John the Baptist is on the Jordan River in Judea, at the edge of wilderness in the south of Jewish territory near Jerusalem. This is not a place of power. John was baptising, however this is not the same as baptism is understood today. Although the language of Mark’s account rings of associations with Christian baptism (Mk 1:4 – ‘John the Baptist appeared in the wilderness, preaching a baptism of repentance for the forgiveness of sins’) we should keep the two rituals at arm’s length. Ritual washing was part of Jewish life, but in the case of John, his baptism was less about cleansing and much more about a public witness to a desire for conversion and moral change. John is only here to proclaims that the one to follow will baptise them with the Holy Spirit.

Ideas/phrases/concepts

Mark 1:9-11 sees Jesus introduced simply as an ordinary person of Nazareth in Galilee. There is no mention of him being a kinsperson of John. Where he comes from is important: Nazareth is an insignificant village in Galilee to the north. Galilee is Jewish land but its inhabitants are often regarded suspiciously, viewed as not being quite Jewish enough.

No reason is given for Jesus being far from home. He may be travelling to Jerusalem for a religious festival, or he may have heard of John’s actions and come to see for himself. Regardless of the reason, Jesus is stirred by John’s message and is baptised. This is the only Gospel in which he see Jesus being baptised. Matthew and Luke record it as a past event, and John’s parallel account does not refer to Jesus being baptised.

What happens to Jesus as and after he is baptised is a fundamental change for him. His earlier normal and obscure life is ending, and his life of preaching, love, and healing is about to begin. The temptation is to sometimes understand Jesus as having known fully who he was and what was to happen throughout his life. However, knowing what was to come would have made his humanity a charade. Mark’s author records a profound realisation by Jesus that he was being called to a particular mission, similarly to prophets like Isaiah and Jeremiah. Three signs indicate the clear identity of Jesus. The heavens are torn open, the spirit descends like a dove and God speak. This is the first time this Gospel affirms Jesus as the Son of God, and it happens in the strength of words spoken out loud by God alone. The only other time will be when a centurion announces the same reality after Jesus has died on the cross. These two spoken affirmations stand as bookends for the whole Gospel.

Through these images, this short and direct episode opens the Gospel by declaring this nondescript person from an insignificant village is truly the Son of God. He is the Messiah, but not in the way expected. The remainder of the Gospel expands on this declaration, culminating in Jesus changing the world through his death and resurrection.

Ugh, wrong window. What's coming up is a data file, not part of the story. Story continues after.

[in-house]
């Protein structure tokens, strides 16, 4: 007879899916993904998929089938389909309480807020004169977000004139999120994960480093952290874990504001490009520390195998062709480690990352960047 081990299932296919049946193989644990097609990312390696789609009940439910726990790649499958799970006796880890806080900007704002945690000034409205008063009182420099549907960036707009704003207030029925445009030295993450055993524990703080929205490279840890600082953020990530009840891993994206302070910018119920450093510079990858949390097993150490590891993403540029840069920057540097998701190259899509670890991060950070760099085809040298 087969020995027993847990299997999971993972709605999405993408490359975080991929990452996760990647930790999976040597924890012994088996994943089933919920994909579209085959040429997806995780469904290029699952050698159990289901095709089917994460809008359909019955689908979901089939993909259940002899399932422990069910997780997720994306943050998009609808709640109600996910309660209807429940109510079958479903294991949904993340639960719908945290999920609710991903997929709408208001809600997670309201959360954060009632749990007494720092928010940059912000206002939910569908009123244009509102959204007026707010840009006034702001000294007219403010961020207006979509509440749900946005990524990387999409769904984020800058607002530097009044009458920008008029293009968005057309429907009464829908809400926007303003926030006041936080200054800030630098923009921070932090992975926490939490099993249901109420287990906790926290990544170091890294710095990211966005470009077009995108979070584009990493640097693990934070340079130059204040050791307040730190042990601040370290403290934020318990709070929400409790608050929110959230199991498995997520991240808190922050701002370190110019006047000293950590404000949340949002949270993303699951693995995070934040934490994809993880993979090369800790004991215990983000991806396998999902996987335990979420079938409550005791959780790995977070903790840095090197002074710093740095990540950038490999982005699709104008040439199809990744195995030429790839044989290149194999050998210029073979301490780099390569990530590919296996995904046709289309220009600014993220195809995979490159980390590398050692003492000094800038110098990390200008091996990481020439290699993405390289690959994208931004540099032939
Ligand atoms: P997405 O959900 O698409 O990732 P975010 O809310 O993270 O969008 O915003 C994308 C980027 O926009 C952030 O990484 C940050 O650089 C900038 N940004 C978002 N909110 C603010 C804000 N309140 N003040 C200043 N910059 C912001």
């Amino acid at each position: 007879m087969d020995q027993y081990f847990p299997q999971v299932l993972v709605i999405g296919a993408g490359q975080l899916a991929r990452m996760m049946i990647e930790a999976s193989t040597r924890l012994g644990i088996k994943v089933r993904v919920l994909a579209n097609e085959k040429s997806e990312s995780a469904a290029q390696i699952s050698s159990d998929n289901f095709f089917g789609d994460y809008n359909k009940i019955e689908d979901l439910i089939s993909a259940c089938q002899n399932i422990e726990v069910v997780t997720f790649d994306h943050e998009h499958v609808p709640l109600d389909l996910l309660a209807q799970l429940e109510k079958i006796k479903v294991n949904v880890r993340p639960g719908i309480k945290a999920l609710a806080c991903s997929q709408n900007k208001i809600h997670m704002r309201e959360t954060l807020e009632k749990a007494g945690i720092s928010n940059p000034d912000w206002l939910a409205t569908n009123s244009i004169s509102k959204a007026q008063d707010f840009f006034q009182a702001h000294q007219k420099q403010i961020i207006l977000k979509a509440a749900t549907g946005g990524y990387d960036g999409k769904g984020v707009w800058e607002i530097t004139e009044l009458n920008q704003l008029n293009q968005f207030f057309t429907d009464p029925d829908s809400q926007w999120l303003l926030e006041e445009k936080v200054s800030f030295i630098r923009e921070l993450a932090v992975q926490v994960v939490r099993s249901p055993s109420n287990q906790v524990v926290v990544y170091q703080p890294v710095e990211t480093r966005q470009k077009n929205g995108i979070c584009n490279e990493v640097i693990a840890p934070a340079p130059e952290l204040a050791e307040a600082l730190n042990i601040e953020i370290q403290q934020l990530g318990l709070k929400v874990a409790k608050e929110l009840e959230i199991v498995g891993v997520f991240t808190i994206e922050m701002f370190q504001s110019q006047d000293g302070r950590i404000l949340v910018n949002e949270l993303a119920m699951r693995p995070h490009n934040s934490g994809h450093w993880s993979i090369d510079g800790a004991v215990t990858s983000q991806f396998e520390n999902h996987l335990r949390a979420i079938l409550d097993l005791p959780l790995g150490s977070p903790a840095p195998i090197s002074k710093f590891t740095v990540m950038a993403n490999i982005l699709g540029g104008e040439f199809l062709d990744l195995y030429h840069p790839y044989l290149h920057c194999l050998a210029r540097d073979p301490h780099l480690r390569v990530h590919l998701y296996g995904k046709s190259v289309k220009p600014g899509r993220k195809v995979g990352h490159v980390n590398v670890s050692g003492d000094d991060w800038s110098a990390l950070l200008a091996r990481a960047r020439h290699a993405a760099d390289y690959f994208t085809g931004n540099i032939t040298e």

Questions for the teacher:

What is the text saying? What am I wondering about the text?
How can you enable your students to engage with the actual text? What might they wonder about?
What of this information is important to share with the students?

The world in front of the text

Questions for the teacher:

Please reflect on these questions before reading this section and then use the material below to enrich your responsiveness to the text.

How do you respond to the text?
What does the text tell us about the world that God desires? What might the Holy Spirit be asking you and asking us to do?
In what ways do you hope your students will respond to the text? What do you want them to know, believe and do?

Meaning for today/challenges

This story is one that makes clear links between the Old and New Testaments, bringing the imagery and symbolism of the Jewish tradition to our understanding of Jesus. It is one of Jesus hearing and heeding the call of His Father and being open to what is taking place, with complete trust. This call was supported by the words and actions of John. Jesus had spent his life in obscurity, being the most faithful Jew he could be. This was his call to conversion or call to action. He heard it and responded immediately.

The challenge today is to also being open to the voice of God and the work of the Holy Spirit, particularly when it may come indirectly through the actions of other people. It can come through the unexpected.

Church interpretation

Whilst the purpose of John’s baptism and current baptismal understandings are different, the Church recognises the need to hear the voice of God and for conversion in service of God’s mission. The Sacrament of Baptism continues to honour this.

You can learn more about Baptism here.

The presence and action of the Holy Spirit is continually affirmed and proclaimed in the life and witness of the Church, and through its liturgy, prayer, and Sacraments.

Liturgical Usage

Mark 1:1-11 is the Gospel reading for the Feast of the Epiphany of the Lord in Year B of the Lectionary cycle. It provides the opening words of the Gospel, the work of John the Baptist and the Baptism of Jesus.

The other readings for the day are Genesis 1:1-5 (beginning the first account of Creation), Psalm 29 (focusing on the voice of God) and Acts 19:1-7 (Paul baptises in Corinth and the Holy Spirit comes down).